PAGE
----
Home > Reviews > NURSE BETTY – Rolfe Kent

NURSE BETTY – Rolfe Kent

September 8, 2000 Leave a comment Go to comments

nursebettyOriginal Review by Jonathan Broxton

It’s been said a hundred times before, but sometimes the most unlikely movies get great scores. Neil La Bute, having contributed two of the nastiest relationship movies in recent memory with In The Company of Men (1998) and Your Friends and Neighbors (1999), both of which told twisted little stories of manipulation, verbal assault and a total lack of moral fiber, is the last man you would expect to helm a sweet-natured road movie. Therefore it comes as something of a surprise to discover that his third feature, Nurse Betty, is a generally wholesome romantic fable – with just a hint of subversion to keep it interesting. Renee Zellweger stars as Betty Sizemore, a put-upon waitress obsessed with the daytime soap opera A Reason to Love, and its star Dr David Ravel (Greg Kinnear). Betty’s life is drastically altered when she witnesses her lowlife husband Del (Aaron Eckhart) being murdered by two bickering hitmen (Morgan Freeman and Chris Rock) over a drug deal gone wrong. Shocked into a “fugue state” by the trauma, Betty goes AWOL and heads off across America to LA, convinced that she is in fact a nurse at the fictional hospital from A Reason to Love, and that Dr Ravel is her real-life former fiancé. Unaware that the two killers are hot on her trail – and that a cache of cocaine is stowed in her trunk – Betty’s odyssey picks up pace as she traverses the country, imparting her tale to a variety of bemused on-lookers, and becoming increasingly determined to rekindle her imaginary relationship.

Rolfe Kent, coming off the back of a series of art house hits such as The Theory of Flight, Election and Gun Shy, was the perfect composer to score this kind of movie. What’s interesting about the Scotsman’s work here is that, beneath the score’s superficial beauty and saccharine sentiment, it’s obvious a great deal of thought has gone into its creation. Built around a simple four-note theme for piano and strings, Kent’s score is light and breezy, capturing perfectly Betty’s sweet-natured ditziness and romantic outlook. The score features several superb statements of the theme, notably in ‘Betty Hits the Open Road’ and especially the conclusive ‘Piazza’. Similarly, ‘Betty Meets David Ravel’ is a lovely combination of dreamy orchestral textures mixed with a couple light-hearted marches which are, at times, reminiscent of the work of Rachel Portman.

Some of the more dissonant music is occasionally reminiscent of Thomas Newman’s American Beauty, and even Marco Beltrami’s The Minus Man, especially in the way Kent uses a bed of unexpected percussion items and shrill woodwinds, and through the innovative use of glass bowls. Cues such as ‘Something Bad Happened to Del and Me’, ‘Opening Titles/Excuse Me Miss’ and ‘Now Del… The Definition of Stupid’ illustrate this style perfectly.

Where Nurse Betty is intelligent, however, is in the way the music blurs the lines between fantasy and reality. Fulfilling the same purpose as Burkhard Dallwitz’s score for The Truman Show, Kent’s music often acts as “personal underscore” for Betty’s journey. The cue ‘In David’s Car/Pool Date’ is a perfect example of this. It underscores the scene in which Betty fulfills her wish and kisses the man whom she (mistakenly) believes is her fiancé, and at the exact moment their lips touch, the music swells into a huge, lush statement of the main theme. Overkill? No – I personally believe the music was intended in this instance to portray Betty’s state of heightened emotion. If she thinks she’s living inside a soap opera, it stands to reason she would hear its score in her head.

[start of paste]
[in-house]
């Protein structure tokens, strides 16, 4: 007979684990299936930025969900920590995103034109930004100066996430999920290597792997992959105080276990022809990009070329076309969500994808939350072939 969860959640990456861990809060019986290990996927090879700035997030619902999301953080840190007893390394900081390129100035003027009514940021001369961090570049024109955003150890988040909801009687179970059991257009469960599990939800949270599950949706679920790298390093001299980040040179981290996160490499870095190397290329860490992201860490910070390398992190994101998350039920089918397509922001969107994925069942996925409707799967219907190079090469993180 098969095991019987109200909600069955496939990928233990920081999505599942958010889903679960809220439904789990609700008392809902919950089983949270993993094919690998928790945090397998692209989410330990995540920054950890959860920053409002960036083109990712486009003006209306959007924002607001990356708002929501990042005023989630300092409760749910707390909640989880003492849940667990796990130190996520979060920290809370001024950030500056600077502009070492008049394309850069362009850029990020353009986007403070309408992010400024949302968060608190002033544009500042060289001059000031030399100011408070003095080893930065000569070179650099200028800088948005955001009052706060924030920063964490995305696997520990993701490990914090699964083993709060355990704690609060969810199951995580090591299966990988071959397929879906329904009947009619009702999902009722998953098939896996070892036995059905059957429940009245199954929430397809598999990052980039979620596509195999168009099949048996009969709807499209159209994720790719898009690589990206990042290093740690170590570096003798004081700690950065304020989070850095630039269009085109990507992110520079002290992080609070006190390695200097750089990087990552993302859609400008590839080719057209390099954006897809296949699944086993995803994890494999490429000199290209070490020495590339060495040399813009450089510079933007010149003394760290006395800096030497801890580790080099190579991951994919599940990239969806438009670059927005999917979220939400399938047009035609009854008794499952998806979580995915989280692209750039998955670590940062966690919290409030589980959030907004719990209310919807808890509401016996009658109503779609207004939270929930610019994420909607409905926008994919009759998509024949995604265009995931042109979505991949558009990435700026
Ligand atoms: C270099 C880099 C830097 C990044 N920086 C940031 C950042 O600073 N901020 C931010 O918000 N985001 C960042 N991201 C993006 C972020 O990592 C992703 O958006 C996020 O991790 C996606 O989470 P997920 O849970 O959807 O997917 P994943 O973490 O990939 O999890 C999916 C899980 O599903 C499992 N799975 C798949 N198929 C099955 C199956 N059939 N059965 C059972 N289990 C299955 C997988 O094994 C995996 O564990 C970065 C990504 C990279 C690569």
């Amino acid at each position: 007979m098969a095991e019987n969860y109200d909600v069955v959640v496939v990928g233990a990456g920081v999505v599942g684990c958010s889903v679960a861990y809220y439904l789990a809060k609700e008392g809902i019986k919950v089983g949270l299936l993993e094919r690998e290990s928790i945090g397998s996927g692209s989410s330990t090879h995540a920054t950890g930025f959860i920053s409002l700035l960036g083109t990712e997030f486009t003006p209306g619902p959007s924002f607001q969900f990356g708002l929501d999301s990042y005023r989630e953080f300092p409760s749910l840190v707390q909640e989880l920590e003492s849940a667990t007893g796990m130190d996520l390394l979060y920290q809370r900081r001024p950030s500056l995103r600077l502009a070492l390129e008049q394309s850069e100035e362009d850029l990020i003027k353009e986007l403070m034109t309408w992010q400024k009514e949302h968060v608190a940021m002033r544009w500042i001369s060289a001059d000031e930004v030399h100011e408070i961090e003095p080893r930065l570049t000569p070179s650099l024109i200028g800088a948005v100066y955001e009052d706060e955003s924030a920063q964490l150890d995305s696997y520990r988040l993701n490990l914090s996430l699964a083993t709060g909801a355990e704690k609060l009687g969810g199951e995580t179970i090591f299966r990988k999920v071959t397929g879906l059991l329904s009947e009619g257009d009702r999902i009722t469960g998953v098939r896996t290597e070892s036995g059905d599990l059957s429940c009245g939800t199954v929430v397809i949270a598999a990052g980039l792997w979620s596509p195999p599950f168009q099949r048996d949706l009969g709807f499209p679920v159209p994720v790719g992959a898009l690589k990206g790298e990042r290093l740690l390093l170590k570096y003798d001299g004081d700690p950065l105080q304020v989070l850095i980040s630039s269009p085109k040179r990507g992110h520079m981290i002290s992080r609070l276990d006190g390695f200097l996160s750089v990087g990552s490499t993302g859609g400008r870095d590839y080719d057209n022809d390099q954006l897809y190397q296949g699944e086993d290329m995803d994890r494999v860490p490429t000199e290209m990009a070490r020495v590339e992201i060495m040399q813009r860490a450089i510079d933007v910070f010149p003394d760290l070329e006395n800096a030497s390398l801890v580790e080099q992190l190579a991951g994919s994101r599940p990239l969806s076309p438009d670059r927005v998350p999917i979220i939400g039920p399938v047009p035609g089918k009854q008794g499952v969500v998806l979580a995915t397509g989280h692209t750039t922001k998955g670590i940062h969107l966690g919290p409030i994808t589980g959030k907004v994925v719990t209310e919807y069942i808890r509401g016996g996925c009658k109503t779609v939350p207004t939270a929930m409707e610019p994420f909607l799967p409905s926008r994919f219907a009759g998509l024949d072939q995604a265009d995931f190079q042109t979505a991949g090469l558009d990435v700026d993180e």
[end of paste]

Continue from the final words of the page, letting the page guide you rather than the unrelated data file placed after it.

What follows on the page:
The source music selection is eclectic to say the least, ranging from Swedish sex kitten Ann Margret crooning “Slowly” to Hank Williams and Eddie Albert yodeling mercilessly through renditions of “I Won’t Be Home No More” and “The Cattle Call”. Pink Martini’s rendition of the Doris Day classic “Que Séra Séra” is somehow oddly disturbing, with the most peculiar set of off-key arrangements and an unexpectedly dark twist to the vocal performance. At least Kent and producer Frankie Pine had the foresight to place all the songs at the front of the album – it’s easy to skip forward to track 8 and enjoy Rolfe’s work. It’s easily one of the best romantic comedy scores of the year and, for me, the highlight of Kent’s career to date.

Rating: ***

Track Listing:

  • Que Séra, Séra (written by Jay Livingston and Ray Evans, performed by Pink Martini) (4:09)
  • Slowly (written by Otis Blackwell, performed by Ann-Margret) (2:05)
  • I Won’t be Home No More (written and performed by Hank Williams) (2:44)
  • The Cattle Call (written by Tex Owens, performed by Eddy Arnold) (2:30)
  • Don’t You Know (written by Bobby Worth, performed by Della Reese) (2:33)
  • Poor Little Fool (written by Sharon Sheeley, performed by Ricky Nelson) (2:31)
  • Que Séra, Séra (written by Jay Livingston and Ray Evans, performed by Julia de Palma) (2:27)
  • Charlie’s Goodbye (1:44)
  • Something Bad Happened to Del and Me (1:57)
  • Visiting Betty’s Grandparents (1:06)
  • Excuse Me Miss (3:05)
  • Betty Freaks Out (1:56)
  • Now Del… The Definition of Stupid (2:21)
  • It Was Chloe/Betty Hits the Open Road (1:03)
  • Rosa Storms the Pharmacy (1:17)
  • To the Party (0:55)
  • Betty Meets David Ravel (4:42)
  • In David’s Car/Pool Date (3:53)
  • To Del’s Car Lot (0:45)
  • Are You Hearing This/Charlie’s Sweet Inner Nature (1:59)
  • Piazza (0:57)

Running Time: 47 minutes 07 seconds

Varése Sarabande VSD-6184 (2000)

Music composed by Rolfe Kent Conducted by Bill Stromberg. Orchestrations by Tony Blondal and Kerry Wikstrom. Recorded and mixed by Tim Boyle. Edited by Nick South. Album produced by Frankie Pine and Rolfe Kent.

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